it's easier if you associate

  24.   Paschal said

    Thank you very much, very complete and well explained.

  25.   Maxilla said

    This is the same thing that my OS teacher gave us, I don't change anything, now I see why the class is so bad .-. Well, this is the same as homework xD

  26.   Marcelo said

    Dear User,

    Query, can the duration time of a task be limited?
    For example I have a task that is repeated every 5 minutes, on repetition if this task is still active, kill it and run again.

    Thank you,

    1.    let's use linux said

      Hello, Marcelo!

      I think it would be better if you ask this question in our question and answer service called Ask FromLinux so that the whole community can help you with your problem.

      A hug, Pablo.

  27.   aj said

    good post.
    What is the command per terminal to add tasks to the crontab (without entering the crontab and adding them manually with 'crontab -e' or replacing the crontab with another crontab with 'crontab file').
    The idea is to create an external script to add the tasks to the crontab
    Thank you

    1.    David said

      it seems to me that you could use 'echo' whatever you want to add '| cat >> 'cronotab path (/ etc / cronotab)' «

  28.   Rafael Vera said

    How would an expression run every 3 days exactly

  29.   José Antonio said


    I have a problem executing a cron job.

    I run the following task with cronta -e:

    01 * * * * root /home/user/script/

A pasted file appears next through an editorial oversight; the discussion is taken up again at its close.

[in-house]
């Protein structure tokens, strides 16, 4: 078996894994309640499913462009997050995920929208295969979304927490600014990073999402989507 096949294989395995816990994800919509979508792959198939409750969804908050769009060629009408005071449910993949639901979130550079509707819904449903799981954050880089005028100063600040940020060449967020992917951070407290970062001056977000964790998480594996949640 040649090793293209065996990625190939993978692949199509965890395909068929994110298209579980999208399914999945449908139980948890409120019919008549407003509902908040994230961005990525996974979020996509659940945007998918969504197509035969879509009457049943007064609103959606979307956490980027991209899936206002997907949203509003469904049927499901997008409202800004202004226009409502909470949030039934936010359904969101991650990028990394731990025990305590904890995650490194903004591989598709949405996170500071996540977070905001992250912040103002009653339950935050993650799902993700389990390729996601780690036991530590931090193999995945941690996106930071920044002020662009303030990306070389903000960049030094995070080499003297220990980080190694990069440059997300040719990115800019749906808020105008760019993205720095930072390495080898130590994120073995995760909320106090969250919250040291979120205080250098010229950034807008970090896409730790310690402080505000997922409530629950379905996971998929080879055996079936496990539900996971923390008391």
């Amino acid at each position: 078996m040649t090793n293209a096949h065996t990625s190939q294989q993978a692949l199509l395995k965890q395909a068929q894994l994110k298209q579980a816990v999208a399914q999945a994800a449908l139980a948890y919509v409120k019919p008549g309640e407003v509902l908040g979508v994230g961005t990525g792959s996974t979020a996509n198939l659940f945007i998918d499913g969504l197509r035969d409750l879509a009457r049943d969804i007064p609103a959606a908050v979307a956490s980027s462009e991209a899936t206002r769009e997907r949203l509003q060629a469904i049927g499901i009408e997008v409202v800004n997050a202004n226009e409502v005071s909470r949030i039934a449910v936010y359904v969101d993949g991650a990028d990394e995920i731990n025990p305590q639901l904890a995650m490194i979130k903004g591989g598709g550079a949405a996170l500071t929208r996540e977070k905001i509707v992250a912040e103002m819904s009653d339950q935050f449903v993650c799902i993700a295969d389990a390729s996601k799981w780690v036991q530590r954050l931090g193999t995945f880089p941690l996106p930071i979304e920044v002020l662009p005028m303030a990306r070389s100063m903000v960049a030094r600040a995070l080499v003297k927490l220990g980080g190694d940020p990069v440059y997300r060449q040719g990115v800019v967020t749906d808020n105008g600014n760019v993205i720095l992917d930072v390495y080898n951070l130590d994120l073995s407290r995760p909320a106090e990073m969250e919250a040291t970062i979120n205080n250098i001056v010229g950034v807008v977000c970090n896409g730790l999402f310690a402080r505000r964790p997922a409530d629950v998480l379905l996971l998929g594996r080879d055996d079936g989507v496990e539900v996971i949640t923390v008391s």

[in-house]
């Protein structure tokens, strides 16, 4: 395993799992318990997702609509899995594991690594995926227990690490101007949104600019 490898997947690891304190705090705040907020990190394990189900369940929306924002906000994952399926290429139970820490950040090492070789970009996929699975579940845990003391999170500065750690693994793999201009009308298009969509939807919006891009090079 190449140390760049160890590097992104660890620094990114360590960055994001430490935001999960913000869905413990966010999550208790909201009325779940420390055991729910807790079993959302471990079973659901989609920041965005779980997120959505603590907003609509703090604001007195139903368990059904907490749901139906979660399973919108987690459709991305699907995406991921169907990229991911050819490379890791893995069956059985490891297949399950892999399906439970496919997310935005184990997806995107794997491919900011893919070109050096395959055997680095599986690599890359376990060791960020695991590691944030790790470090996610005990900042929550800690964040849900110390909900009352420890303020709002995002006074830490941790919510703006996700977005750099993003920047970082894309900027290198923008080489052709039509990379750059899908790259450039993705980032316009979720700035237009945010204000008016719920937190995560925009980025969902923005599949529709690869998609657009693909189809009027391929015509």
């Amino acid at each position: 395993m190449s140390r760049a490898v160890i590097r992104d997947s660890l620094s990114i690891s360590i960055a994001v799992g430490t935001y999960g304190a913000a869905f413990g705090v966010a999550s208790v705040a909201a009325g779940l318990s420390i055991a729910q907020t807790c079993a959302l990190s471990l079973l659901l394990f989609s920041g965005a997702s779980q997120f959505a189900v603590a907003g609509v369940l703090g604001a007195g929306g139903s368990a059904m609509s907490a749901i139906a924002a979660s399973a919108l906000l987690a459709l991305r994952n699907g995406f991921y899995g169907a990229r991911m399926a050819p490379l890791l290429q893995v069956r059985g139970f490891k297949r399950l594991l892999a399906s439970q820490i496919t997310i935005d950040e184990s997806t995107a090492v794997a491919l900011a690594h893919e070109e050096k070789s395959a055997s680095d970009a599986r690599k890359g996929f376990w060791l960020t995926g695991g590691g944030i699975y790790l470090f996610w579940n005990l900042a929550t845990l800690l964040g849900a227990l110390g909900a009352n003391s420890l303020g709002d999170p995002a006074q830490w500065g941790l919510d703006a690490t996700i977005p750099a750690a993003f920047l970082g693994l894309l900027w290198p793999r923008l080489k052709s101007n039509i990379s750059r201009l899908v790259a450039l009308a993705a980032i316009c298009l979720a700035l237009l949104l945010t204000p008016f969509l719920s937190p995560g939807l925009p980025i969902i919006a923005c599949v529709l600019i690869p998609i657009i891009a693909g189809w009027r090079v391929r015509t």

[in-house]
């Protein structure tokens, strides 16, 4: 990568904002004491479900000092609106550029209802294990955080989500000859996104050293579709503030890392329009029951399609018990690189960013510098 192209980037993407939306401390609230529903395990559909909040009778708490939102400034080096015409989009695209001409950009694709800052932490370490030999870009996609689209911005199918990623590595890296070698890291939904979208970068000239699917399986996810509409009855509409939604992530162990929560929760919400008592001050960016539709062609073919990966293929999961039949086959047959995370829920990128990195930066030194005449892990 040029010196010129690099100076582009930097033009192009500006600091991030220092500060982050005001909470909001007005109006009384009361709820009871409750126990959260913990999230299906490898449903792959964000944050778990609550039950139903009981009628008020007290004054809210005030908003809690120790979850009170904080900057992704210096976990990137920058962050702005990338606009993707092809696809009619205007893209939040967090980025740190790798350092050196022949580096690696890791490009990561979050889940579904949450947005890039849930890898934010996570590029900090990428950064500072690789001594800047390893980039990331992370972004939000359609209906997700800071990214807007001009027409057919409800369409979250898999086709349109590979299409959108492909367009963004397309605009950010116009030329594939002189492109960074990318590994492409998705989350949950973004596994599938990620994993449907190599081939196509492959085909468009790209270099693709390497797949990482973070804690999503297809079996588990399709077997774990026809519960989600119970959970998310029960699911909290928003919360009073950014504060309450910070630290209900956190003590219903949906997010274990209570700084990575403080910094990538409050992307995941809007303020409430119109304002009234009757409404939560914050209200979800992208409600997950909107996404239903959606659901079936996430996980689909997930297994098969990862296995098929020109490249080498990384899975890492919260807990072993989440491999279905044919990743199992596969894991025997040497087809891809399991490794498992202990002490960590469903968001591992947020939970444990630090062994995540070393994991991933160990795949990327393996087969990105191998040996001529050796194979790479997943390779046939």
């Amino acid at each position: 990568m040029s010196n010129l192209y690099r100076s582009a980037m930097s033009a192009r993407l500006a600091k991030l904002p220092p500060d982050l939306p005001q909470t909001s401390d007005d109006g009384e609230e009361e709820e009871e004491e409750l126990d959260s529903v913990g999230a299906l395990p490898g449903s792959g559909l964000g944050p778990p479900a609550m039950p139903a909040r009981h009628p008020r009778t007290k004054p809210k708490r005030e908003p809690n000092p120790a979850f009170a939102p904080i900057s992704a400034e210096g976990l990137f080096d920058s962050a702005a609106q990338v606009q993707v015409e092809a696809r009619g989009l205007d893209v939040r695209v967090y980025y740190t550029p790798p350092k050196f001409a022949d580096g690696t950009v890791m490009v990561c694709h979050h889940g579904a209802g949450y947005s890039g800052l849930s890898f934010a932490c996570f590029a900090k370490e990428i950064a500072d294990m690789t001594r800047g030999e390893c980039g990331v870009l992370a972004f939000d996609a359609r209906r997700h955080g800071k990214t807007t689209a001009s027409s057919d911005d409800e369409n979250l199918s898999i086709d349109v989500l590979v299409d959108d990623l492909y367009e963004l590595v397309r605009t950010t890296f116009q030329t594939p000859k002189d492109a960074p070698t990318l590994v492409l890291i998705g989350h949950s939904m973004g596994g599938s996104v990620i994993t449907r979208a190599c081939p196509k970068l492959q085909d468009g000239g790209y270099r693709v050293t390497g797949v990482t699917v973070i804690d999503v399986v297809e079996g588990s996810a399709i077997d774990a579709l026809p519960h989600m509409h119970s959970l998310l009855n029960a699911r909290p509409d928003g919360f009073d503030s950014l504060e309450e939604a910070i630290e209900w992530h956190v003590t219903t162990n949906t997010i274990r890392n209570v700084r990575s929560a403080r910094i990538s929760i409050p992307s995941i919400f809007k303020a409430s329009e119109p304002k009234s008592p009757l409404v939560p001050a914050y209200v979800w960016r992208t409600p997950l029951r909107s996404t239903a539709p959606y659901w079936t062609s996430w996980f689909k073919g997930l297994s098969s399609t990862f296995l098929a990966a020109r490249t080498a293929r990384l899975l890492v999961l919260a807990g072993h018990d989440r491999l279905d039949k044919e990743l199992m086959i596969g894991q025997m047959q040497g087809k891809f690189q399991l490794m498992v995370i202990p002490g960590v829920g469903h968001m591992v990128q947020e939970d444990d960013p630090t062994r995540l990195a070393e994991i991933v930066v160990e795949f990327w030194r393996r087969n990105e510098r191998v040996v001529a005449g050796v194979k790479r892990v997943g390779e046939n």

but the task is not done. I have checked that has execution permission and that the user who executes it is root.

    I run the same task in / etc / crontab and after restarting the service, it doesn't work for me either.
    The content of is a command that updates a DB and if I run it in the console it works.
    any idea what the problem may be?

    1.    Fredd said

      The database user may not have all the permissions and you will first have to export the environment variables from your database engine.
      For example in db2 this line would go to the beginning of the script
      . / home / db2inst1 / sqllib / db2profile

      Another cause could be that the script requires connection to the database, make the connection to the database within the script

  30.   LA3 said

    I did not know that I had to restart the crond, I had been fighting with this for a while

  31.   kenia said

    They will know how to indicate that the task is run every end of the month, at the time indicated .. the detail is that I cannot achieve how I know that it takes the last day of each month .. ??? I had to write them down one by one but when the end of the month of February comes that it is biciesto it is complicated for me ..

  32.   Jesus said

    good day!!

    How do I stop the process that is being executed in the crontab?

  33.   Jesus said

    process * …………

  34.   Julianna said

    Could it be that you can help me? eu tenho um script by minha authored that does not work no crontab! jб dei all the permissхes, not a specific cron or user that can execute it-most nothing happens! I would like to know if you can help me, some other things work no cron! Vlws

  35.   Anthox said

    How would you put a task to run every last day of the month (days: 31-30-28)?

  36.   tfercho said

    As you know, the su command is used to change user in a console. If I use the command su thus: "your user" change user but without the proper settings of "user", if I run su as: "su - user" change user by loading the user settings. With cron I indicate the user, but how do I load the configurations of this user?

  37.   Rob said

    And if I want to stop it?

  38.   Regi said

    I don't know what I'm doing wrong, but I follow the steps and nothing is executed. I have tried:
    59 * * * * / usr / bin / gedit
    * * * * * / usr / bin / gedit
    * * * * * root / usr / bin / gedit
    * * * * * usr / bin /
    * * * * * root usr / bin /

    and nothing at all. It does not execute anything. I have rebooted and everything.

  39.   Ferqos said

    thank you very much